Well-Being Costs of Rapid Growth: The Paradox of Progress in Sub-Saharan Africa
*Names in bold indicate Presenter
This paper uses the metrics and analytical framework of subjective well-being and Gallup World Poll survey data to analyze the well-being effect of this rapid economic growth on the citizens of these African countries. The key hypothesis, that results support, is that rapid economic growth, while eventually beneficial in the aggregate, is inherently destabilizing in the interim period during which established norms and institutions break down. It leaves a great number of people more vulnerable and hurts their perception of personal well-being – particularly in conditions of weak social safety nets that are incapable of providing adequate welfare support.
This paper also highlights the impact on specific cohorts within these countries – rural migrants, women, the elderly, and the low skilled workers. These groups are exposed to even more dramatic changes in opportunities and rewards systems from major economic transformations - upsetting existing balances, and leaving them with little scope for maneuver. The African growth experience is marked by continued weaknesses in institutional and governance capability, rapid population increases, and growing urbanization despite inadequate infrastructure – all of which aggravate people’s existing frustration and disillusionment.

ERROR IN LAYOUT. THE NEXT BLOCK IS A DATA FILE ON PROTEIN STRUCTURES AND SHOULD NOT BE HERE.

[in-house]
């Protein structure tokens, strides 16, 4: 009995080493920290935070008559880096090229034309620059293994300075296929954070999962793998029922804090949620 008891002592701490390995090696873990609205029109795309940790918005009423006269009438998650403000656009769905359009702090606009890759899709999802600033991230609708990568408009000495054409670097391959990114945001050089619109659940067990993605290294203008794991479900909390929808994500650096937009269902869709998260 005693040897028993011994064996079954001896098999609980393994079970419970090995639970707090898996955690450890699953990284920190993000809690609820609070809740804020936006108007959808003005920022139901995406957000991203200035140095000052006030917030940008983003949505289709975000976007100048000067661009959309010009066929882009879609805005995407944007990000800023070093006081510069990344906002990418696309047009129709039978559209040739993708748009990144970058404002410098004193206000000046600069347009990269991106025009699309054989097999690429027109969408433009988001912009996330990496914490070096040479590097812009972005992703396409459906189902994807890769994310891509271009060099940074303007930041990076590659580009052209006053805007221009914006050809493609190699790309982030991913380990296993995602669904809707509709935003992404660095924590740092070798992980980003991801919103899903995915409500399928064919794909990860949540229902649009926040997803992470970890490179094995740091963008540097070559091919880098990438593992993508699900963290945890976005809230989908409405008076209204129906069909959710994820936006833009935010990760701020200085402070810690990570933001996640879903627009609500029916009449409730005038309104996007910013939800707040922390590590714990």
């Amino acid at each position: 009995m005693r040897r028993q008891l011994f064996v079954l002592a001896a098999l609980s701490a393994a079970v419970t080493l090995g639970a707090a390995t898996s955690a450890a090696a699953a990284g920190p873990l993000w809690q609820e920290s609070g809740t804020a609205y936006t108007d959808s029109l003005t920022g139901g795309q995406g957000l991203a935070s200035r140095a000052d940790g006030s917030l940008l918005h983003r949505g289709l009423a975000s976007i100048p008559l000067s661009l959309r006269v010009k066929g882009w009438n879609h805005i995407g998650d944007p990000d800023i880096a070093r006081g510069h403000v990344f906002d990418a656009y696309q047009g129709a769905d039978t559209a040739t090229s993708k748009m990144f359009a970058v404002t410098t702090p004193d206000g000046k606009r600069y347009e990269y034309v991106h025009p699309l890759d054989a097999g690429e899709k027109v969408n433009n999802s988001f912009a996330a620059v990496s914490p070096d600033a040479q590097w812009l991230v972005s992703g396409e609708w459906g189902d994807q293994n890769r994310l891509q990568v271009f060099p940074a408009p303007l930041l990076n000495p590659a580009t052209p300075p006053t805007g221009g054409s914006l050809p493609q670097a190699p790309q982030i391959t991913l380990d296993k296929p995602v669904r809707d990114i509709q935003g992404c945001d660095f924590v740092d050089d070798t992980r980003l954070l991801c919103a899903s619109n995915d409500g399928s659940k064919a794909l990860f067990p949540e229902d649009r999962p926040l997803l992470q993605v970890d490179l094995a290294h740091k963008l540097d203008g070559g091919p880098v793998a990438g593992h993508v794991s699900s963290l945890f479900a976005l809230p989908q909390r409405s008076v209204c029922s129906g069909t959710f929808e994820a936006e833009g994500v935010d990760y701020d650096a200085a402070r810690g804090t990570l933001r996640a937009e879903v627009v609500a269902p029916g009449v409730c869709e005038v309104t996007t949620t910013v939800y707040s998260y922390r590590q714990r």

Such associations between rapid aggregate economic growth and yet falling levels of well-being, termed as “the paradox of unhappy growth”, have been witnessed previously in other regions of the world under similar circumstances – in Eastern Europe during the decade of the 1990s and in Latin America during 2000-2008. Their experience is instructive: countries such as Hungary and Chile that moderated their growth agenda with concern for social equity and justice performed much better in the long term: Countries that did not, suffered severe social unrest, and prolonged poor economic performance.
This paper uses empirical evidence from the survey analysis to demonstrate that the existing growth process is failing entire sections of the population. It argues that while the pursuit of economic growth is necessary, a focus on the nature of this process is just as critical. The concern here is that if the detrimental effects of rapid growth on well-being remain ignored, and if the conditions that amplify people’s sense of vulnerability are not addressed, the resulting public resentment may undermine the sustainability of African’s promising growth process in the long run. A paradox of progress, perhaps: but one that needs to be addressed.